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Hi everyone,

I'm hoping to pick your collective brains about sales books that may be of use in a particular situation.

One of my colleagues is struggling with getting one of her directs to carry out her sales activities without constant prompting and monitoring. The person in question is relatively inexperienced (2 years in sales, but in a very structured, predictable environment) and has joined our company about 6 months ago. Here, the sales process is quite different, the product is an intangible (advertising space) and everything must be tailored for each client. The whole process goes through media buyers, and a lot of follow-up and attention is needed to get them to present our somewhat unconventional opportunities to their customers. Now that she has had time to learn the company, and understand our sales process, the direct is still reluctant to act without being specifically instructed what to do and when, which is both inefficient and ineffective.

Part of it may be my colleague's fault, so I pointed her to the feedback model, delegation, coaching and one on one casts of Manager Tools, she is spending more time on helping her direct hone her skills, and is even considering further training for her staff, but we are also wondering if in addition there is some powerful or inspiring sales book that would help the direct move to the next level, and broaden her understanding of sales and the sales process.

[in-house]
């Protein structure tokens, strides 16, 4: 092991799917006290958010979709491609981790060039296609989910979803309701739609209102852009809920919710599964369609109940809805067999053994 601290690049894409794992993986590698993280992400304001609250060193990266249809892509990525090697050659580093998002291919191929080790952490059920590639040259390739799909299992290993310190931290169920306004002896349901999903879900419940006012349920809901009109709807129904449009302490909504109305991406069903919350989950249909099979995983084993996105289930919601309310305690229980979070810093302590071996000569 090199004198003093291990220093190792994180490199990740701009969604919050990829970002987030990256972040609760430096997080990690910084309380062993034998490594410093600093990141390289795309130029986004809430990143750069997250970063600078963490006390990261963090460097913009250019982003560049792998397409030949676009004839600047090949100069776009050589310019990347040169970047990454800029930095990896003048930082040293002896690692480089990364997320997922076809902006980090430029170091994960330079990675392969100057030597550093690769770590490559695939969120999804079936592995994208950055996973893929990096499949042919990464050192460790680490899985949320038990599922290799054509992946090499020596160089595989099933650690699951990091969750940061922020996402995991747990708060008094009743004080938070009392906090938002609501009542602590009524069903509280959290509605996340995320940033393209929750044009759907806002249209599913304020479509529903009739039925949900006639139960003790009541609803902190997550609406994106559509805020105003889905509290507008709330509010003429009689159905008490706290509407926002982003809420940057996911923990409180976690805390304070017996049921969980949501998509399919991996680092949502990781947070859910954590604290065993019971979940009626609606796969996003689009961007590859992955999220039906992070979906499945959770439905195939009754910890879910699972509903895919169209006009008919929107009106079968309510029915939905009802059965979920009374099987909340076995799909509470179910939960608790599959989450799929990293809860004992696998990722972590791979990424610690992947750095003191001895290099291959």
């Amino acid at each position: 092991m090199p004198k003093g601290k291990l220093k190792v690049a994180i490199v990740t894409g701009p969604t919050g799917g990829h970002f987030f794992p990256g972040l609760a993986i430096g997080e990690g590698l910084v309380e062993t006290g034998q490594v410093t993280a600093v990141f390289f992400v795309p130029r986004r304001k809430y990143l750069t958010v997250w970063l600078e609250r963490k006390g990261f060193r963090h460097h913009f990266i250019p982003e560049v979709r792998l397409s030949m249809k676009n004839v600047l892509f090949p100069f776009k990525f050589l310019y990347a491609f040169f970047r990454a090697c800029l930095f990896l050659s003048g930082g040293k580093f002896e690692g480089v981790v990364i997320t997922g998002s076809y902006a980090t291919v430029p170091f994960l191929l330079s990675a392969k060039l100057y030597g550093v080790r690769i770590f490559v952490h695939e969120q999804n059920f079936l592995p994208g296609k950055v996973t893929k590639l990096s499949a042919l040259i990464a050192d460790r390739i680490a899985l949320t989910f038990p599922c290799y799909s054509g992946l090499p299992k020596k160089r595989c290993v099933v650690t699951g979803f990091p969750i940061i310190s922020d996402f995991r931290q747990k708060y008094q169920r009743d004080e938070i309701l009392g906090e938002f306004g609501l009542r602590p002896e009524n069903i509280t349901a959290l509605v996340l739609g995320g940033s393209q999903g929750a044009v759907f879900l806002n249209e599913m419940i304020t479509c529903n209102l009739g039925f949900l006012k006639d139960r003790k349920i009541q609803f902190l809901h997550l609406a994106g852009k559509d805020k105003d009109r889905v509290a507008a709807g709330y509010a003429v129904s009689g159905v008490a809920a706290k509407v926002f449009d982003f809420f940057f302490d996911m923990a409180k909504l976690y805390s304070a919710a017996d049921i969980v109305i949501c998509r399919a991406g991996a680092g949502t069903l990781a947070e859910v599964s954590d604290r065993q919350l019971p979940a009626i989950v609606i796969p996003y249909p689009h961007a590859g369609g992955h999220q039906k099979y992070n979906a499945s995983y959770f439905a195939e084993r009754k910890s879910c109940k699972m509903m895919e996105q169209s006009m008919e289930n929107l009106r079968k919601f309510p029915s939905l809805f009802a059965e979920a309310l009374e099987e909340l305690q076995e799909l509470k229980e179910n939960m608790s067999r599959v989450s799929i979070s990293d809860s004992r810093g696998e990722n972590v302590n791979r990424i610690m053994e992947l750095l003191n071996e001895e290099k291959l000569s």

I'd be most grateful for your recommendations.

Best,

Corina

fchalif's picture

Corina,

I had asked Mark for input on Sales and Persuasion books at the Newark Conference. Mark sent me the following email:
[color=darkred]
"I can recommend some sales and persuasion books. And, if you want to give me more details about the particular situation, I’ll try to address it precisely.

Spin Selling – John Rackham
Winning Em Over – Jay Conger
Communicating at Work – Allesandra
Dealing with People You Can’t Stand – Brinkman
The Sales Bible - Gitomer

All good, all different."[/color]

I have read Conger and Brinkman, both are good. I have yet to get around to the other ones.
Hope it helps.

corinag's picture

Thank you. They sound good, I may just sneak a peak myself ;-)

HMac's picture

corinag -

Although those books are good, I doubt they'll help.

I faced this a lot as a sales manager.

This is likely not a failure of [i]knowledge[/i], but a failure to [u][i]take action.[/i][/u]

So - more knowledge ain't gonna help.

Your are on the RIGHT TRACK by pointing your colleague to feedback and coaching. Sharpen up feedback and coaching around the behaviors observed. And hold the individual responsible for the necessary behaviors for succeeding.

I love reading sales books, and I encourage others to do so. But if it's a [i]behavioral [/i]issue, a book seldom helps.

-Hugh

AManagerTool's picture

[quote]Dealing with People You Can’t Stand – Brinkman
[/quote]

I love the title of that book.

stephenbooth_uk's picture

[quote="AManagerTool"][quote]Dealing with People You Can’t Stand – Brinkman
[/quote]

I love the title of that book.[/quote]